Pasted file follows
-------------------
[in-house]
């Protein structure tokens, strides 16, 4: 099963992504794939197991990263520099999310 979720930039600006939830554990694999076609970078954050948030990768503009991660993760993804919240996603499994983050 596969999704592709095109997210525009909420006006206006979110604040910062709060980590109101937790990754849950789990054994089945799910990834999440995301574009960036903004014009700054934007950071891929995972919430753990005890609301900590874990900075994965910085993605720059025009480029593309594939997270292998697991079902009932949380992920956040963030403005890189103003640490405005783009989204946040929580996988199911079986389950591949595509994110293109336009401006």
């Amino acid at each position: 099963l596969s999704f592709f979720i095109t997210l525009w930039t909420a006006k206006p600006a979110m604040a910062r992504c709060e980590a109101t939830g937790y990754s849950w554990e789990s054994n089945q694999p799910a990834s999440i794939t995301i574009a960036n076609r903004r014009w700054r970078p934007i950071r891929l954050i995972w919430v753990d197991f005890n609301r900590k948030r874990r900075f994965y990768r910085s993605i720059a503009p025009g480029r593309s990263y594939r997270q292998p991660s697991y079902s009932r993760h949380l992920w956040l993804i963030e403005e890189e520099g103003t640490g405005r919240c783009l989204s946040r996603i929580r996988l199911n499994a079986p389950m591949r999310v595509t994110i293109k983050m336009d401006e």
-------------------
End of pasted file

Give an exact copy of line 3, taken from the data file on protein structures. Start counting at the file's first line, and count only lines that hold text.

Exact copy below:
């Amino acid at each position: 099963l596969s999704f592709f979720i095109t997210l525009w930039t909420a006006k206006p600006a979110m604040a910062r992504c709060e980590a109101t939830g937790y990754s849950w554990e789990s054994n089945q694999p799910a990834s999440i794939t995301i574009a960036n076609r903004r014009w700054r970078p934007i950071r891929l954050i995972w919430v753990d197991f005890n609301r900590k948030r874990r900075f994965y990768r910085s993605i720059a503009p025009g480029r593309s990263y594939r997270q292998p991660s697991y079902s009932r993760h949380l992920w956040l993804i963030e403005e890189e520099g103003t640490g405005r919240c783009l989204s946040r996603i929580r996988l199911n499994a079986p389950m591949r999310v595509t994110i293109k983050m336009d401006e």